A spiffy HTML-5 based mobile web portal may not seem like a big deal for many content providers.  I would even go as far as to call such a portal a “standard” for popular web services.  But for America Online, the jump into the mobile market is a significant one, showing not only a change in focus, but a change in approach as well.  This being, AOL has recently launched a new mobile site that allows users to access services such as AOL Mail, Engadget, and AOL News from their mobile devices.  Additionally, AOL has launched an official Android application that allows a more seamless tie-in with the device itself.

As big of a leap this is for AOL, the company’s decision to venture into the mobile market shows one thing: that they are desperately trying to maintain their user-base my gaining new users and keeping the ones they already have.  Think about it.  When was the last time you heard good news about AOL?  When was the last time that AOL was popular?  While they were a huge part in the development of the Internet as we know it, many people have ventured away from AOL over the years.  This has left AOL fumbling to try and find ways to make their services more appealing to users.

In 2006, AOL changed their focus from being a completely paid service (for the exception of subsidiaries such as AIM and MapQuest), to becoming a free online portal.  This change allowed users to, in exchange for being bombarded with advertisements, get free @aol.com email addresses, download and use the AOL software on top of an existing Internet connection at no cost, and take advantage of all of the internal newsgroups, chat rooms, and communities that AOL had to offer.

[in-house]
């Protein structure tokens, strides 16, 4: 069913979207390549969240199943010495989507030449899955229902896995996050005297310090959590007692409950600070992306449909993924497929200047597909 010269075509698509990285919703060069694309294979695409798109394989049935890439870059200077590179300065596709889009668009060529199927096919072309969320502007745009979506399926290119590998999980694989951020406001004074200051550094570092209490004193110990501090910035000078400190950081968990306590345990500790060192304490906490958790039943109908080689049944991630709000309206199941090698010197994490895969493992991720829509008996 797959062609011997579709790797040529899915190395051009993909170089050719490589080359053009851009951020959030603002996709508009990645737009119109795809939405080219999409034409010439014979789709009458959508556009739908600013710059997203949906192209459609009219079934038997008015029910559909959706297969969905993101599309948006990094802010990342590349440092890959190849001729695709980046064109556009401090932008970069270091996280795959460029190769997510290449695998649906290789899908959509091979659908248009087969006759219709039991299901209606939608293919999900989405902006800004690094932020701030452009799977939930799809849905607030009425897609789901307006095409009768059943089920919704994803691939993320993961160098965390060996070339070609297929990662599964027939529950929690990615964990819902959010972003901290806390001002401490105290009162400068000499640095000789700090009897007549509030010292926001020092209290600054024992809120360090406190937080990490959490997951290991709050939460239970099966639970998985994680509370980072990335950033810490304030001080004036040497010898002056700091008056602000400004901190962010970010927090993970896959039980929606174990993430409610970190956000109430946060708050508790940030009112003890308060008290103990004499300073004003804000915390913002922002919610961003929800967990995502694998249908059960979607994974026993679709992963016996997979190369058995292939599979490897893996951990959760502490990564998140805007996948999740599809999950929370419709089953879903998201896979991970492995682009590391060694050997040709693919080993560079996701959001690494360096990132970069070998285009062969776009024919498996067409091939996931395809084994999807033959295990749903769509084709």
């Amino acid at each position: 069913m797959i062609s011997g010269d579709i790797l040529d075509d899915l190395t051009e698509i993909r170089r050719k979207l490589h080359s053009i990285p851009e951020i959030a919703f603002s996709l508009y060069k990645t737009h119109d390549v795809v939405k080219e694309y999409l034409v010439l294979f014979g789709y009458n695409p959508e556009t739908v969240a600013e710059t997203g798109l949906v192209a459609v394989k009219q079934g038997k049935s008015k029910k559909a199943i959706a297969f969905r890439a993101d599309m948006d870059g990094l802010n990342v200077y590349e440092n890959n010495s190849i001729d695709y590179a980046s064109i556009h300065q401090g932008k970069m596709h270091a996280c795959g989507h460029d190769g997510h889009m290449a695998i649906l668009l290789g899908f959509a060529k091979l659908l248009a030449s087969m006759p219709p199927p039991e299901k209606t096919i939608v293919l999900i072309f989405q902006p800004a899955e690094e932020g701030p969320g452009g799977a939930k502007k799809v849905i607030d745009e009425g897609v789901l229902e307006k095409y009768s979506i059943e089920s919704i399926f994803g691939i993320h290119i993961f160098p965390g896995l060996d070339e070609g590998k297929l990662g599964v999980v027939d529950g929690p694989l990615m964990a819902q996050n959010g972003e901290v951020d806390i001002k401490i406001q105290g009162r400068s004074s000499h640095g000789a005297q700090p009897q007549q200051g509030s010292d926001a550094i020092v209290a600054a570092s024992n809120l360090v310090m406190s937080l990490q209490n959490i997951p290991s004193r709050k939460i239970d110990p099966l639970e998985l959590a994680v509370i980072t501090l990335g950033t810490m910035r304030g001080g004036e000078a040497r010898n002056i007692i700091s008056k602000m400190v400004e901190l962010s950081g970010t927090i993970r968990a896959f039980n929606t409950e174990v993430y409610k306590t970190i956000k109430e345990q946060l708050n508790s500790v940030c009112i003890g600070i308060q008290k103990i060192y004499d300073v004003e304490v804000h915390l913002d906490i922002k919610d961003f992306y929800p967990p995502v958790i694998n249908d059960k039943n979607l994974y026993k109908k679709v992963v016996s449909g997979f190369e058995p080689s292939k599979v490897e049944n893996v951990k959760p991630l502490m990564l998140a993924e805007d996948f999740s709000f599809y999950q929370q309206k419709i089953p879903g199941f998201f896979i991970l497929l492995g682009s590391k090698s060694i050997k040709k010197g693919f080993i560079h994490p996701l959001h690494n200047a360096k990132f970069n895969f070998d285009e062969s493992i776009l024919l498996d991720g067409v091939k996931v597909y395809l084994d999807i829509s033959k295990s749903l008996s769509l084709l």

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At the time I thought that AOL’s move was somewhat desperate, as they had been loosing users by the boatload for so long and were obviously trying to do damage control in order to stay alive.  Now, with the introduction of a new and improved mobile site, it is obvious that AOL is attempting to recoup itself and gain users by selling them on the mobility aspect of their services.  In other words, in the era where handheld devices dominate our culture, AOL is trying to be “hip” again.

But, from the direction that AOL seems to be heading, their chances of becoming “hip” again are about the same as “mom jeans” becoming “hip”.  Having said this, many people are quick to judge AOL for it’s less than appealing history, and are simply unwilling to even consider hopping back on the AOL bandwagon.

So this leaves the ultimate question: is AOL destined for failure?  And, the reality is with AOL’s public image as it is, it is highly unlikely that the one-time Internet giant will ever be able to be anything near what it was before.


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